Step 2: Skills Assessment from Engineers Australia (officially known as Migration Skills Assessment)
This is the step to secure 15 points for Bachelors or Masters Degree, and another 5 to 10 points for work experience.
This list below is called Medium and Long-term Strategic Skills List (MLTSSL), highlighting only Engineering nominated occupations. Applicant is only eligible to apply for 189 visa if the Degree title is closely related to one of these nominated occupations.
|Chemical Engineer||233111||Chemical and Materials Engineers|
|Civil Engineer||233212||Civil Engineering Professionals|
|Electrical Engineer||233311||Electrical Engineers|
|Electronics Engineer||233411||Electronics Engineers|
|Industrial Engineer||233511||Industrial, Mechanical and Production Engineers|
|Production or Plant Engineer||233513|
|Telecommunications Engineer||263311||Telecommunications Engineering Professionals|
|Telecommunications Network Engineer||263312|
|Aeronautical Engineer||233911||Other Engineering Professionals|
|Telecommunications Engineer||263311||Telecommunications Engineering Professionals|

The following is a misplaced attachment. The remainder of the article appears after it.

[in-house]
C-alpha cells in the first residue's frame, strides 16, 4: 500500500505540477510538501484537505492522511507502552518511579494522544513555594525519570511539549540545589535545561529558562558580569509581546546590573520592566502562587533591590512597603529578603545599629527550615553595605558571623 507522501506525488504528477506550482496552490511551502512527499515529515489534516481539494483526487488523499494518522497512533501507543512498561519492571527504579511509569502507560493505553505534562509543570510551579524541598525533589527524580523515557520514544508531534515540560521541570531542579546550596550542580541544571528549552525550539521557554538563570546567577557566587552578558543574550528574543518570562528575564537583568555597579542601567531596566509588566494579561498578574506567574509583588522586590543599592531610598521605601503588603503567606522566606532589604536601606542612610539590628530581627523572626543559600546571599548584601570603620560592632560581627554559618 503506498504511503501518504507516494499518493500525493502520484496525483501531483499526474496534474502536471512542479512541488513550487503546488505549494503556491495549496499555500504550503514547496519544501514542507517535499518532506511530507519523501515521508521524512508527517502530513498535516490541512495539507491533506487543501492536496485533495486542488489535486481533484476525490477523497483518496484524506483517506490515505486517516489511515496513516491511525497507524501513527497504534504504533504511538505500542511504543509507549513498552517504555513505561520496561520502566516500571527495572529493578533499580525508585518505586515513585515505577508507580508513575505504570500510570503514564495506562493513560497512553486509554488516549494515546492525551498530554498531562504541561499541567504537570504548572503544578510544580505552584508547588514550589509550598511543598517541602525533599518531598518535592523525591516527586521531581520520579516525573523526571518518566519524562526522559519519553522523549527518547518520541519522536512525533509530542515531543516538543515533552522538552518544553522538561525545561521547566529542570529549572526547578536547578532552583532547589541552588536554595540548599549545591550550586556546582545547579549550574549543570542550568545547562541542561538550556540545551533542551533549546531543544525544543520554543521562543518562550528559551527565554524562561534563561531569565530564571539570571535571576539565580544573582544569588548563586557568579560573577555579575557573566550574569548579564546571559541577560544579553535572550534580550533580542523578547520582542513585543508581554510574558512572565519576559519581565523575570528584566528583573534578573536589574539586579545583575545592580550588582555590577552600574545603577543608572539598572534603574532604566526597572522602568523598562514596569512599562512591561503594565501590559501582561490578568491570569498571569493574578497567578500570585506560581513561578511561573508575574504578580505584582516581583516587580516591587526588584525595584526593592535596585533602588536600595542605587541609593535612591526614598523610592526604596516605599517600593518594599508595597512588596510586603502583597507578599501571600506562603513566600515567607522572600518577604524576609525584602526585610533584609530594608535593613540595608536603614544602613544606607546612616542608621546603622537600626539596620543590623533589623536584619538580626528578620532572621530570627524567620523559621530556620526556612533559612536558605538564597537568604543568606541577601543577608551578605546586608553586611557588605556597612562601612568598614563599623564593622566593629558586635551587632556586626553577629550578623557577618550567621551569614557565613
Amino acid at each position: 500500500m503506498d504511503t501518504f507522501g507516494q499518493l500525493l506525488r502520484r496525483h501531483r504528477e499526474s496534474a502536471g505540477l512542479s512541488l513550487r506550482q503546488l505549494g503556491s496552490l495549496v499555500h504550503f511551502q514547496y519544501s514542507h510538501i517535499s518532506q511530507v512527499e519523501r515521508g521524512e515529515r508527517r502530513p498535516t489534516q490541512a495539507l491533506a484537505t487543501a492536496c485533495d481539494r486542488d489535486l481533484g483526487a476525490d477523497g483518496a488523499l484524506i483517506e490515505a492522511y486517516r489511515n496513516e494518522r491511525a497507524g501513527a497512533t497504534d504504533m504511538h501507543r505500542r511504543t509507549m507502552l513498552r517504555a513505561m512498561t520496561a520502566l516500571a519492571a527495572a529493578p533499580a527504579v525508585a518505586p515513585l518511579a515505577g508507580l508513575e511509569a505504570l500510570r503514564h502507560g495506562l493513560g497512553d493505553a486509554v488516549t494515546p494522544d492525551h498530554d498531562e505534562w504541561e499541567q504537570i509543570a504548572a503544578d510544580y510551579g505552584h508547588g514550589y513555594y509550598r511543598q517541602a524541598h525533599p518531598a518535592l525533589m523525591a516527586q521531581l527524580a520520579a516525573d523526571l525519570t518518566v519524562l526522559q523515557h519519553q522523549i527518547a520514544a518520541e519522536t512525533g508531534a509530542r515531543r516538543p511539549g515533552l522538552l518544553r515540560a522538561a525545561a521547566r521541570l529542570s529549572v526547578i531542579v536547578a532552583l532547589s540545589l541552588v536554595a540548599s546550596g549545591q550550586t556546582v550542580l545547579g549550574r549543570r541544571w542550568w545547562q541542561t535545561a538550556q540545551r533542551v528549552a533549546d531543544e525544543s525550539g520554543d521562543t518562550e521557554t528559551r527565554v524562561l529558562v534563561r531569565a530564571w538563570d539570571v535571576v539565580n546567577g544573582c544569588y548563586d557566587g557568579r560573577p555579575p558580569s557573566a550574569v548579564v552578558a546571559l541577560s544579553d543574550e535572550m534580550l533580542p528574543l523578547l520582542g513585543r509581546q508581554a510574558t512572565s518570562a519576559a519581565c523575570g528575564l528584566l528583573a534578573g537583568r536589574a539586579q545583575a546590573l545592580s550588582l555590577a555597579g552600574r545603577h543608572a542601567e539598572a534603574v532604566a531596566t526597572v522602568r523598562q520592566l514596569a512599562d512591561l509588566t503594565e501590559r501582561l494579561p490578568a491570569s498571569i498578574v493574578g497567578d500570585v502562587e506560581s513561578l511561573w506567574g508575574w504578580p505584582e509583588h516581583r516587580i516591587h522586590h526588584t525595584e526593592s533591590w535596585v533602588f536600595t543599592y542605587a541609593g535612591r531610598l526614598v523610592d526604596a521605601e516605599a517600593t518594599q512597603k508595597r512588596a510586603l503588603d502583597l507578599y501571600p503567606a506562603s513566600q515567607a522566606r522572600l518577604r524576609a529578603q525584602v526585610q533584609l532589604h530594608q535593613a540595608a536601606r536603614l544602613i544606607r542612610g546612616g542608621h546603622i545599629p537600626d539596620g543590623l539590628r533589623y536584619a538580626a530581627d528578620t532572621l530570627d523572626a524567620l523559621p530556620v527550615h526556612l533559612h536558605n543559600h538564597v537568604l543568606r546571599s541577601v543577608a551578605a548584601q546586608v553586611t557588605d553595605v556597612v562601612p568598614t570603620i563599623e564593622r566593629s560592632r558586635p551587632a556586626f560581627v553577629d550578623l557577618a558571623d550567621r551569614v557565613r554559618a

|Telecommunications Network Engineer||263312|
|Telecommunications Field Engineer||313212||Telecommunications Technical Specialists|
|Telecommunications Network Planner||313213|
|Telecommunications Technical Officer or Technologist||313214|
- If you are applying for Software Engineering or ICT fields, here is the Ultimate Guide To Australian PR For ICT & Software Engineers.
- If you are applying for Accounting related fields, here is the Ultimate Guide To Australian PR For Accountants.
To get Skills Assessed, I created an account on Engineers Australia portal, which is the official body designated by Department of Home Affairs, Australia.
Once there, I clicked on ‘Apply For Migration Skills Assessment’ and created my account.
For university graduates from India, Pakistan, Bangladesh, and Sri Lanka, the pathway to Skills Assessment requires CDR – Competency Demonstration Report.
The only exceptions are Indian and Sri Lankan Engineering graduates after 13 June 2014, and Pakistani Engineering graduates after 21 June 2017.
These graduates can just choose Washington Accord Pathway.
- Choose occupation name and code from the table above
- Fill the online form with degree details and attach the documents they have asked for
- Attach evidence of work experience (only get points if it is in engineering field)
- Complete CDR – Competency Demonstration Report (next section)
Competency Demonstration Report (CDR)
The CDR consists of 3 parts:
- Continuing Professional Development
- Three Career Episodes